The professional blog of Doctors Dan Bruce, Steve Bruce, Rosa Pothier and Rob Ririe
Sleep Apnea and Dementia
A new study suggests that sleep disturbances such as sleep apnea may contribute to the brain changes that precede dementia. While previous studies have shown an association between sleep apnea and dementia, this is the first study which may help to explain that relationship.
Sleep apnea causes interruptions in breathing during sleep which decrease blood oxygen levels. According to the study results, men who had less oxygen circulating in their blood during sleep had more "microinfarcts" in their brain. Microinfarcts are small irregularities in the brain tissue that precede dementia. Men who spent less time in restorative sleep were also found to have more brain atrophy. Both microinfarcts and atrophy are more common in patients with dementia.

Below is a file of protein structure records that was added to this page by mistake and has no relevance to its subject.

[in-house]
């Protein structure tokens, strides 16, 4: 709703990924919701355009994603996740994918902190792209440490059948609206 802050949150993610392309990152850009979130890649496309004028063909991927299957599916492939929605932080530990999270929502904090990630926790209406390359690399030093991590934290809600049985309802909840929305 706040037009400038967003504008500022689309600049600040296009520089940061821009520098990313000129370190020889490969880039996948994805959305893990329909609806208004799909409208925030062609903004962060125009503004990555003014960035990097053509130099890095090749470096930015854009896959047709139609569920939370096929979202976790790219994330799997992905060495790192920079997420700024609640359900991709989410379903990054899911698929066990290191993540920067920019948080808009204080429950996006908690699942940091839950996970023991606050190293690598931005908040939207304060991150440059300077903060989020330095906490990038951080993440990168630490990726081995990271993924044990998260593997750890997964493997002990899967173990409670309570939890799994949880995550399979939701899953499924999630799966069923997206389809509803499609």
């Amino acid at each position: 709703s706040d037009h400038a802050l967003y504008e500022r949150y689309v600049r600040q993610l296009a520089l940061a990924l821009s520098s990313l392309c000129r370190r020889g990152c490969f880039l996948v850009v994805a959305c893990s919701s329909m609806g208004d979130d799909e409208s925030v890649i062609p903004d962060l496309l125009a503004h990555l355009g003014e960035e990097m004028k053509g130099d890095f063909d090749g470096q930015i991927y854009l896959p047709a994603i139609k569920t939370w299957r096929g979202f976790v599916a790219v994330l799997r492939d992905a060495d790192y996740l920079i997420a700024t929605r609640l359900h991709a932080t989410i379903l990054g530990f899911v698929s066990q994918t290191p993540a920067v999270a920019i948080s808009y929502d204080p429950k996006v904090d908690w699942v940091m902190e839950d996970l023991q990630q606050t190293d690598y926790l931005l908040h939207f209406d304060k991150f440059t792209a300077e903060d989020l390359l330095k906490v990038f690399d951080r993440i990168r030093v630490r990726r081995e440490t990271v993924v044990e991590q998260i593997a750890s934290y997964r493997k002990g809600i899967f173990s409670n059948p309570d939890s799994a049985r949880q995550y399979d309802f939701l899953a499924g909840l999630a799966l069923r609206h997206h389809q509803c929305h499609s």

While this study does not conclusively prove a cause and effect relationship between sleep apnea and dementia, it does add to the understanding of the association. More studies are needed to further explore the role sleep apnea plays in the progression of memory loss.